A Favorite View Disappears

The other day my wife, Jean, and I took a ride up Mount Vision Road to look for the view I had recorded over 20 years ago in my photograph, Point Reyes Sunset. But I’m getting ahead of myself….

I’ve been smitten with grand overviews since I was a little boy. I’m sure I got this fascination from my dad, who took our family to various overlooks to share the views that impressed him. Near our home in Connecticut, we observed the splendors visible from East Rock, a mile-long trap-rock ridge overlooking New Haven and the waters of Long Island Sound. Then, on a family trip to his brother’s place in El Paso, our whole family marveled at the magnificent view Dad showed us from the top of Scenic Drive. We were easily 10 times higher than the East Rock viewing spot.

Years later, when I first came to Point Reyes, I began exploring, searching for the most splendid views near my new home. When I discovered the main overlook of Drakes Estero and the Point on Mount Vision Road, I was bowled over. It quickly became one of my favorite vistas. I was amazed to see in one sweeping view, the magnificent land mass from the Limantour Estero to the south, across the rugged headlands of Point Reyes to Abbotts Lagoon in the north. The Park Service had cleared a little parking area and erected a sign to make it easy to find. I would bring my out-of-town guests there to share the beauty of Point Reyes from this expansive overview.

In the late 1980s I began photographing the view there. I drove to this outlook scores of times with my camera, seeking the best light to express the majesty there. I discovered that late afternoons were best. And so it was on a winter afternoon in January 1991, that everything came together. A storm front was moving out of the area, leaving broken skies and cloud remnants to the west. I walked to my favorite location and set my camera on the tripod. The sun was hidden behind a long ropy cloud. I felt hopeful that I would get my photograph as the sun dropped lower and emerged into the clear sky near the horizon. But before it did, I was surprised to witness god rays bursting in all directions from behind the cloud! I made several exposures and after developing the film, I found one negative that captured the moment perfectly. I titled that photograph, simply, Point Reyes Sunset, which has become a favorite among collectors of my work.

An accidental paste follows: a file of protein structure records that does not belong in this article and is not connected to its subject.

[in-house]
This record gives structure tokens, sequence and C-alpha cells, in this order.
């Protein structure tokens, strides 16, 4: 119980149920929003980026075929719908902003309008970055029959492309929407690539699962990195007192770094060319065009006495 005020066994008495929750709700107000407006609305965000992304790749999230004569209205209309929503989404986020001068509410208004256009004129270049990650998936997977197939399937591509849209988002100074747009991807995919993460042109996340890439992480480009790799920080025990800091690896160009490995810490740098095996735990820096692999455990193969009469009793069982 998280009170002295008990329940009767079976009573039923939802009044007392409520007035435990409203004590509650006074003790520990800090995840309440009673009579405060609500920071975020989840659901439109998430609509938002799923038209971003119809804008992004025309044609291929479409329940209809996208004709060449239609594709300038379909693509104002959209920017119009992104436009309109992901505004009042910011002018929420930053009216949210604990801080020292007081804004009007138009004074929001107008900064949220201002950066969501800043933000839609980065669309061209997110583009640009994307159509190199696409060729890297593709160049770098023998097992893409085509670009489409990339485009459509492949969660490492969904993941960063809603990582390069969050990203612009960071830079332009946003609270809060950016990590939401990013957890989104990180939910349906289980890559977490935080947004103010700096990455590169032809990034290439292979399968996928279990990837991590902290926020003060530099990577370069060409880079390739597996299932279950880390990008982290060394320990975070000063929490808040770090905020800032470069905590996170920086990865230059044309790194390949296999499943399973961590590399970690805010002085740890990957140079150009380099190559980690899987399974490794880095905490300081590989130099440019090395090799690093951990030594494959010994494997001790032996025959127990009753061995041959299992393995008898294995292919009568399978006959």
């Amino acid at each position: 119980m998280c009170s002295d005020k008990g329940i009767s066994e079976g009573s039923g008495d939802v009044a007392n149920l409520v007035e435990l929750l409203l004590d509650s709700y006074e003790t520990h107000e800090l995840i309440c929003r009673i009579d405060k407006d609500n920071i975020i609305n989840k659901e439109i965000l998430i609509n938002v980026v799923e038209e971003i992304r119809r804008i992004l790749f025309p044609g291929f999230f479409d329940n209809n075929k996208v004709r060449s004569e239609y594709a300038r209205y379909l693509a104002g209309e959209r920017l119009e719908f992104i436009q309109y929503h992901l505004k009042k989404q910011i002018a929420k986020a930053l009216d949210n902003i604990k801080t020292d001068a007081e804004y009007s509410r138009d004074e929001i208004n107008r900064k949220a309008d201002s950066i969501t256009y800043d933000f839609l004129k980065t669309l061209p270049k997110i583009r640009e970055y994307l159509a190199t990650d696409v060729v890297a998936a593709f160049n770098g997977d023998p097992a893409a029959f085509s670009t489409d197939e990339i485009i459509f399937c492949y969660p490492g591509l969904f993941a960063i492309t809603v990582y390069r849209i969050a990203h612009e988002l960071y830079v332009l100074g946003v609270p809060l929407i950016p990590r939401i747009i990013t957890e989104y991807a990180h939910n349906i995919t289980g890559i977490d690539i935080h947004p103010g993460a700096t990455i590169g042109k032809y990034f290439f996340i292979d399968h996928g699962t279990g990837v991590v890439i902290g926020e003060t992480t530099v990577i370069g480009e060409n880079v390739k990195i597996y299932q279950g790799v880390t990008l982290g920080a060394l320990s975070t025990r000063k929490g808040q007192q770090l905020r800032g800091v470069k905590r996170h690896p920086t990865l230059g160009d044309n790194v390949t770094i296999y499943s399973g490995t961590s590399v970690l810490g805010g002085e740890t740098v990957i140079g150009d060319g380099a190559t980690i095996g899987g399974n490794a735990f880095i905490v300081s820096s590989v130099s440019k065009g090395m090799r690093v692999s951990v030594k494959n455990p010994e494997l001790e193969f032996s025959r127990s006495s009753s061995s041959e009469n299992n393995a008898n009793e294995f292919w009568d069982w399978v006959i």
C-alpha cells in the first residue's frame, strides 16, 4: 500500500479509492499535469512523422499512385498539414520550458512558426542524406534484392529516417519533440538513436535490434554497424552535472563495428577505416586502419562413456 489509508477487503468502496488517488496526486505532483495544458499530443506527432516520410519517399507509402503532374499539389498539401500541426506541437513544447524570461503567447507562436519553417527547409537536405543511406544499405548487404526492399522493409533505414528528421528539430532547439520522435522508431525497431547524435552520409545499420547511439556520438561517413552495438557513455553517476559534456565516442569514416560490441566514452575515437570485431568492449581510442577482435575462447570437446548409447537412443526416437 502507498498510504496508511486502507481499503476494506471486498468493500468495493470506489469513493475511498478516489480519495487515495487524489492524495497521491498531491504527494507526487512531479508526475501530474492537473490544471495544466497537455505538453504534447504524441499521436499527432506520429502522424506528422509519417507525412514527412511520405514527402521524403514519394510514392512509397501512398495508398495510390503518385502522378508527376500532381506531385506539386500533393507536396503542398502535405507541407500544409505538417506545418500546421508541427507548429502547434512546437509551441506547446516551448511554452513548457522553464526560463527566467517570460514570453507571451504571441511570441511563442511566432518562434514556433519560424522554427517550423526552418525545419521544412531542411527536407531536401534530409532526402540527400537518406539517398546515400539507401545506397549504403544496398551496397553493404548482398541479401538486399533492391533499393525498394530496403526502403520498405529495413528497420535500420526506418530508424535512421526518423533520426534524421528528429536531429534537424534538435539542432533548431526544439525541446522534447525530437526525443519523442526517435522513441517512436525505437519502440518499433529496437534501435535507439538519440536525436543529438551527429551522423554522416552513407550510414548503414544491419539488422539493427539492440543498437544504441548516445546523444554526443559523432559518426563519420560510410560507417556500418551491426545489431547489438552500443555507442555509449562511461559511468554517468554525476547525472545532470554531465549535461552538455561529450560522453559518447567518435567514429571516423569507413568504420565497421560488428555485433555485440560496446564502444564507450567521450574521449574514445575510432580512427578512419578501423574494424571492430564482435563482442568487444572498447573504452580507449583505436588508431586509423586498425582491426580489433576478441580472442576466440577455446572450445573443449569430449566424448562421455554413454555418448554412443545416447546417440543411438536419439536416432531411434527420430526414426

Point Reyes Sunset

Point Reyes Sunset – January, 1991 – Please Click for enlarged view

Now, some 20 years later, I wanted to show Jean where I had set the camera when I made Point Reyes Sunset. As we drove to the top, I also wondered if things had changed much since the Inverness Ridge Fire of 1995. We drove the switch-backed road up to the parking location. The park service sign was gone. Coyote bush had spread more than man tall everywhere. New-growth pines and a thicket of brush blocked the full panorama. I eventually found where I had stood to make this photograph. I felt grateful that I had recorded Point Reyes Sunset before the fire. Only fragments of my original view remain.

Here’s what it looks like now:

Looking north from Point Reyes Sunset location

South view from same position Point Reyes Sunset was exposed.

Looking south from Point Reyes Sunset location

6 comments on “A Favorite View Disappears

  1. Marty – I look forward to your blog. Your ability to capture the feeling of a photo experience in words is a real talent. Each photo has it’s own story beyond the camera settings.

    We live in Tamalpais Valley which is forested with Monterey Pines, Eucalyptus and a few young Redwoods. Having lived here for nearly 30 years we have seen lots of changes though it was hard to imagine that this valley at the time my house was built around 1919 was actually barren headlands of grasses and scrub Juniper and Manzanita. I have seen photographs of the area with uninterrupted vistas. Interesting that many of the pines and eucalyptus trees are being removed on the Federal lands as non-native.

    Thanks for sharing your memories and keep up with the story telling. You have new talent.

    All the best to you and Jean,

    Terry.

    • Terry – Thank you for reading my little story and commenting. I realized some time ago that the most interesting photos almost always have a story behind them that can help deepen the experience of viewing those photos lately. If the light is incredible or other circumstances create a compelling visual experience which is then captured in an image, I think the experience gets embedded deeply in our memories. If the photographer is willing to recall it and recount it for the viewer we all get to share pieces of that singular experience.

  2. Marty, I enjoyed your essay. The degree of change in the landscape in just 20 plus years strikes me as remarkable. Something I would not have anticipated. It reminds me of the fisherman’s adage that you “can not step into the same stream twice.” In 1991, you ” stepped into the stream” at just the right moment.

    • Hadley, Thank you. When I started photographing Point Reyes nearly 30 years ago I wondered if I was documenting scenes that were ephemeral. Having been here during the great New Year’s flood of 1982 and the Loma Prieta earthquake, I sensed that earth changes were always a possibility here and it was a good thing to record the beauty for all of our memories.

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